On April 30, 2002, approximately 2130 central daylight time, a Robinson Tierra II experimental airplane, N3960D, was destroyed when it impacted terrain while maneuvering near Hooker, Oklahoma. The airplane was registered to and operated by the pilot. The private pilot, sole occupant of the airplane, was fatally injured. Visual meteorological conditions prevailed, and a flight plan was not filed for the 14 Code of Federal Regulations Part 91 personal flight. The local flight originated from a private grass airstrip located in Hooker. Use your browsers 'back' function to return to synopsisReturn to Query Page
According to a family member, the pilot departed from the airstrip approximately 2030. A witness reported that approximately 2100 he heard the airplane maneuvering in an area east of the accident site. At 2200, family members became worried when the pilot had not returned and a search was initiated. At 2310, the airplane was located by local authorities 1,000 yards east of the approach end of runway 18 in a field. There were no reported witnesses to the accident.
An FAA inspector examined the airplane at the accident site. Ground scars and wreckage distribution revealed that the airplane was traveling on a westerly heading; however, the airplane came to rest upright on an easterly heading. The nose of the airplane was crushed aft. The first components along the energy path were sections of the left wing strut. The entire wing structure was twisted, and the left wing leading edge spar was separated into three sections. The 2 cylinder Rotax engine remained attached to the airframe, and the wooden propeller blades were splintered. A minimum of five gallons of fuel was observed in the fuel tank. The FAA inspector did not discover any pre-impact anomalies with the airplane. The airplane's maintenance logbooks were not located.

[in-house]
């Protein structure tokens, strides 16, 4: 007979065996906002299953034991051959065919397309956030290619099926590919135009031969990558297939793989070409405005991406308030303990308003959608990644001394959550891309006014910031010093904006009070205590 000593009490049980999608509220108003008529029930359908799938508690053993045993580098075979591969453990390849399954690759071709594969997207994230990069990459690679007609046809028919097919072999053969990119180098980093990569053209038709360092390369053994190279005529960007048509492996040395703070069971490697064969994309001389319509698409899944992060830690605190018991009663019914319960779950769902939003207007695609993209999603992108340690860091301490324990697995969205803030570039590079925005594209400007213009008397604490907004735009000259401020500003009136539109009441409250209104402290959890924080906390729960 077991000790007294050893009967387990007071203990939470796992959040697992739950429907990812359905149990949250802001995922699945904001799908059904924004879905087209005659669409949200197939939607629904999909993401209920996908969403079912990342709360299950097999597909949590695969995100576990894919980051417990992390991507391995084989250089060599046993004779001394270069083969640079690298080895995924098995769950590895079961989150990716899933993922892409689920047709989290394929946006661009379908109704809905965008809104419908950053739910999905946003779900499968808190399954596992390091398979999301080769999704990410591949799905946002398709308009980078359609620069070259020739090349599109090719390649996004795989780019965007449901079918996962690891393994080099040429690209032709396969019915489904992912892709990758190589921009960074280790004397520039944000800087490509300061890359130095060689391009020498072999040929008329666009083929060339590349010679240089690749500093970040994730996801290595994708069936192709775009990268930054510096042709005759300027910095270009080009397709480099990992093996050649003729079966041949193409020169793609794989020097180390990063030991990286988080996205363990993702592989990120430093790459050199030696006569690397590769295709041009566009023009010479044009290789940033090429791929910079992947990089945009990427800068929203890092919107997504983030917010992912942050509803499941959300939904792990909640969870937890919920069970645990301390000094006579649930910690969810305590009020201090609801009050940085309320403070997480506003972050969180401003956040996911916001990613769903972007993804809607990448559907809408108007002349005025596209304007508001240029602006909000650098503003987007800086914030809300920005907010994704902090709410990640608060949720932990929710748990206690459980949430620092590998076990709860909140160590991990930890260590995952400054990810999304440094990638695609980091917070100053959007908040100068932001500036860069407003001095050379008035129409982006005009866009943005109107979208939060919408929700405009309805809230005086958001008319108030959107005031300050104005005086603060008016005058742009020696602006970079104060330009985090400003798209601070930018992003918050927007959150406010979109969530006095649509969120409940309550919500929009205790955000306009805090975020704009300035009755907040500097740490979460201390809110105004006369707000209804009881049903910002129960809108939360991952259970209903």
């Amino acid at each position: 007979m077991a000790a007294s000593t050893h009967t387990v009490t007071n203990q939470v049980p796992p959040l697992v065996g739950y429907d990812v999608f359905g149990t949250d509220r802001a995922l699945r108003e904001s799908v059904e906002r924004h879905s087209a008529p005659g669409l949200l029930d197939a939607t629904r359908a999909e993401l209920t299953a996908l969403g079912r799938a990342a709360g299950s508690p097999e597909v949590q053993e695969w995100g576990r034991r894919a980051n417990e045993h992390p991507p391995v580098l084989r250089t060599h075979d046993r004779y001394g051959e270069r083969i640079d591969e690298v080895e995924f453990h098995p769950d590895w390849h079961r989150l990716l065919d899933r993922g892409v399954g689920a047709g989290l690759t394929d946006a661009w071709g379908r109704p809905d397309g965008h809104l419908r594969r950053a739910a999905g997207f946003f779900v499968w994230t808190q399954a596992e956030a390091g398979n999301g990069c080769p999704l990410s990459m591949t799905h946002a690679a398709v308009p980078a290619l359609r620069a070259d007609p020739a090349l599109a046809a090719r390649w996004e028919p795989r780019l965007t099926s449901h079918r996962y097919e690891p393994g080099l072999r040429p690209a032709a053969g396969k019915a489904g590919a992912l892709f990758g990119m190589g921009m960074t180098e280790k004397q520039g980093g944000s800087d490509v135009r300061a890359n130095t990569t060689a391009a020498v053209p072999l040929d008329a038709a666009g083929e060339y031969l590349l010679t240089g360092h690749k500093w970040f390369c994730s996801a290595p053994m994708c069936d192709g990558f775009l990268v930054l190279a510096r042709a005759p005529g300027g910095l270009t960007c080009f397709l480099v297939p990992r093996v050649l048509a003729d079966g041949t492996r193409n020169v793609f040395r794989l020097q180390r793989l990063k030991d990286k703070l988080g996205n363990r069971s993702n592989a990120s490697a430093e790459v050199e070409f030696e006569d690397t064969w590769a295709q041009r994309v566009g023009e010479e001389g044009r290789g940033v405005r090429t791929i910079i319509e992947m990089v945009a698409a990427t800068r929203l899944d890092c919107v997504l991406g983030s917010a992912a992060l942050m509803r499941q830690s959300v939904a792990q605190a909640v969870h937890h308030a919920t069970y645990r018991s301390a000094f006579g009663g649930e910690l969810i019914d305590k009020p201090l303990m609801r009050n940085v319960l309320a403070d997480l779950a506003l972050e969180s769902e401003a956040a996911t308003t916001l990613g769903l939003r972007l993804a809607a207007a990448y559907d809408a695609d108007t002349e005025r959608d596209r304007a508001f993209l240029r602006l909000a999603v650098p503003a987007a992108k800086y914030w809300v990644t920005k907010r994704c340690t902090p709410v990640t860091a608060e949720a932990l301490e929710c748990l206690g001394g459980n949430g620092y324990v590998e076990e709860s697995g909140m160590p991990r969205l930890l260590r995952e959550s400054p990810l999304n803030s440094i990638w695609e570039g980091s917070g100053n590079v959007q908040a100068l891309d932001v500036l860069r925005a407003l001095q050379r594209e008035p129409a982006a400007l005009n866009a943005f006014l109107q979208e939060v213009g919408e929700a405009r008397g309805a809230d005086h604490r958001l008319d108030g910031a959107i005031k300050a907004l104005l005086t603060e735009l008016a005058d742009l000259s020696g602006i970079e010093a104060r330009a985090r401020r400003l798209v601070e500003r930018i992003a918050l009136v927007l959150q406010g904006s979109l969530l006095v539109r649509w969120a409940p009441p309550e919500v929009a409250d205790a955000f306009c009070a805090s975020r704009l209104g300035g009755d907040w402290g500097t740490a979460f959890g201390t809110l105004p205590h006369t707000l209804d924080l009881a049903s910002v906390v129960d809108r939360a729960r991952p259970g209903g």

The pilot was issued a private pilot certificate on December 15, 1976. The pilot's flight logbook was not located; however, the pilot reported on his last FAA medical application, dated September 5, 2001, that he had accumulated a total of 1,695 hours of which 38 were in the last 6 months. The pilot held a valid third class medical certificate that was dated September 5, 2001, and stipulated a limitation for corrective lenses.
At 2053, the weather observation facility at the Guymon Municipal Airport, Guymon, Oklahoma, (located 15 miles southwest of the accident site) reported clear skies, visibility 10 miles, wind from 220 degrees at 14 knots, temperature 81 degrees Fahrenheit, dew point 22 degrees Fahrenheit, and an altimeter setting of 29.53 inches of mercury.
An autopsy was performed by Cimarron Pathology, P.A. of Liberal, Kansas. A toxicological report from the FAA's Civil Aeromedical Institute of Oklahoma City, Oklahoma, was negative for carbon monoxide, cyanide, ethanol, and drugs. The report revealed 176 (mg/dl, mg/hg) methanol detected in vitreous; however, the samples that were used for testing were received from the pilot's partially embalmed body.